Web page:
BFOR Blog Blitz – Day #29
Several days ago my 16-year-old grand niece posted this meme on Facebook, and I responded with the obligatory laughing emoticon. I remember when I was her age, and our generational slogan was “Don’t trust anyone over thirty.” I never really felt that distrust, but I did feel like anyone who was thirty was pretty much past their prime. Now that I’m well over twice that age, my perspective has changed. I no longer feel like there’s nothing good about getting older. In fact, I have found it to be quite enjoyable, and here are some reasons why.
I’ve never been what you’d call a fashionista, but there was a time when I tried to keep up with current trends in clothes, make-up, hairstyles, and especially shoes. I loved shoes and would have had a pair to go with every outfit if I had the budget for it. After my brother told me I walked like an elephant when I strode past him in my first pair of three-inch heels, I practiced long and hard until I could glide in a pair of stilettos with nary a turned ankle. I did manage to turn a few heads, though.
After several decades, back surgery, and months of physical therapy, I had to modify my heel height. I mourned the loss until I stumbled into a conversation with some of the younger women in my office. They were all sporting fashionable boots with four-inch spikes and were comparing blisters and foot pain. I mumbled words of sympathy as I stood, comfortably smug in my sensible mid-heel pumps, and thought, “I’m so glad I’ve reached the age where I don’t have to do that anymore.”
If you enjoy spending money, one of the really fun parts of becoming a senior citizen is the discounts. My first encounter with this truth was shortly after my fiftieth birthday. The rolling over of another decade had been hard on me. I had just moved to a new town for a new job, so I was feeling old and alone. Then, I went to the bank to open a new account and discovered that, because of my advanced age, I qualified for free checking. That was when I decided that getting older wasn’t so bad after all. Since then, I’ve discovered that many businesses offer senior discounts including restaurants, movies, hotels, hair stylists, and even grocery stores. If all I have to do to get lower prices is live long enough to have gray hair and wrinkles, I’m all for that.
I probably should have put this one first, but I wrote this in no particular order. Proverbs
These are mine!
17:6 says “Grandchildren are the crown of the aged,” and that was before Facebook gave us a worldwide place to brag about them. It is the privilege – and duty – of grandparents to love, dote on, indulge, and totally spoil the youngest generation without the burden of day-to-day reality. There is no way to describe the feeling when your son hands you his firstborn and says, “Meet your grandson.”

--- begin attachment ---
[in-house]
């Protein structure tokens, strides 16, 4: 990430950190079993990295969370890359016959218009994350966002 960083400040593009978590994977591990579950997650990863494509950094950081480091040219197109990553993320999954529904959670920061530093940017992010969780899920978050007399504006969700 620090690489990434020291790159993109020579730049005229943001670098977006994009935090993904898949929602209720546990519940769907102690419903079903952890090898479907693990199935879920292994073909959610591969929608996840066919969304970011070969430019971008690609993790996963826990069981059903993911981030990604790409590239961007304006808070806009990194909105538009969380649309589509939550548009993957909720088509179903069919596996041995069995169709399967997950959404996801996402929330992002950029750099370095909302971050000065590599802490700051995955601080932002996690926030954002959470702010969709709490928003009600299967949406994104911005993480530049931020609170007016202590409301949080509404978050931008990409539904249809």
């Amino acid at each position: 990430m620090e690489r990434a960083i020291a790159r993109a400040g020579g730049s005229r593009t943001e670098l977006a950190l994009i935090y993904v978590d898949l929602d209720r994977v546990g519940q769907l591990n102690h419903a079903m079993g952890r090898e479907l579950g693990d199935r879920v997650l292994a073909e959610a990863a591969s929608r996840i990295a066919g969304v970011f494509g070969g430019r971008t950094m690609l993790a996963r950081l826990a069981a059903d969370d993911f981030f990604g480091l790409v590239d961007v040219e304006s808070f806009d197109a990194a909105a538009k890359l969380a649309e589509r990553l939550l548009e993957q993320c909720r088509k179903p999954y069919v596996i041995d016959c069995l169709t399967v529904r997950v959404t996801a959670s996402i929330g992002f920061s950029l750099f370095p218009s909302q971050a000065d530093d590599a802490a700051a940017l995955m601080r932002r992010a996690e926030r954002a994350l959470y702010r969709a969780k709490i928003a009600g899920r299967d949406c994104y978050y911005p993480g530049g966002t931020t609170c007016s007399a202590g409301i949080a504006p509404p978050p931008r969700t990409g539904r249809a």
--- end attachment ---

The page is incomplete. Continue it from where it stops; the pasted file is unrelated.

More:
One of my favorite aspects of being older is the slower pace. I’ve always been more of a tortoise than a hare, and after many years of running to keep up, it feels as if life is finally slowing down to match my pace. Much of that is by choice as my husband and I have left city life in favor of a small town in East Texas where the two most exciting events of the year are Founder’s Day and the County Fair. I worked part-time at my church until the first of this year, but even then my hours were flexible enough that I gave up setting an alarm clock. Now that I’m retired, I rarely schedule anything before 9:00 or 10:00 am, and slow and easy is the order of the day at the Brendle household.
The absolutely best part about this slower pace is that there is plenty of time for reading. I’ve always been a reader, slipping off into the living room with a book while the rest of the family was gathered around the TV or getting lost in a library book instead of cramming for a test during study hall. Now no one questions the time I spend reading or writing. In fact, the mental exercise is encouraged as a way of keeping the older brain active and healthy.
One thing I’ve realized as I’ve gotten older is that there are more books than I’ll be able to read in my lifetime, so I have to choose wisely. I was thrilled when I came across BFOR on Facebook. Books for Older Readers (BFOR) is a group that was established in October 2017 to promote books with older protagonists and/or themes such as ‘second chances’ which tend to appeal to readers in mid-life or beyond.
BFOR has a website where you can find lists of books and authors that will appeal to all ages but have a special attraction to those of us in middle age and beyond because of the age of the characters and/or the subject matter. The book lists feature short descriptions, book covers, and buy links. BFOR also has a Facebook Group where you can interact with other authors and readers who share your interests and concerns.
So, this is my answer to my grand niece’s question. What would your answer be? What do you think is the best part of growing older?
Fallen Angel Salvage
Mom’s Long Goodbye
A Long and Winding Road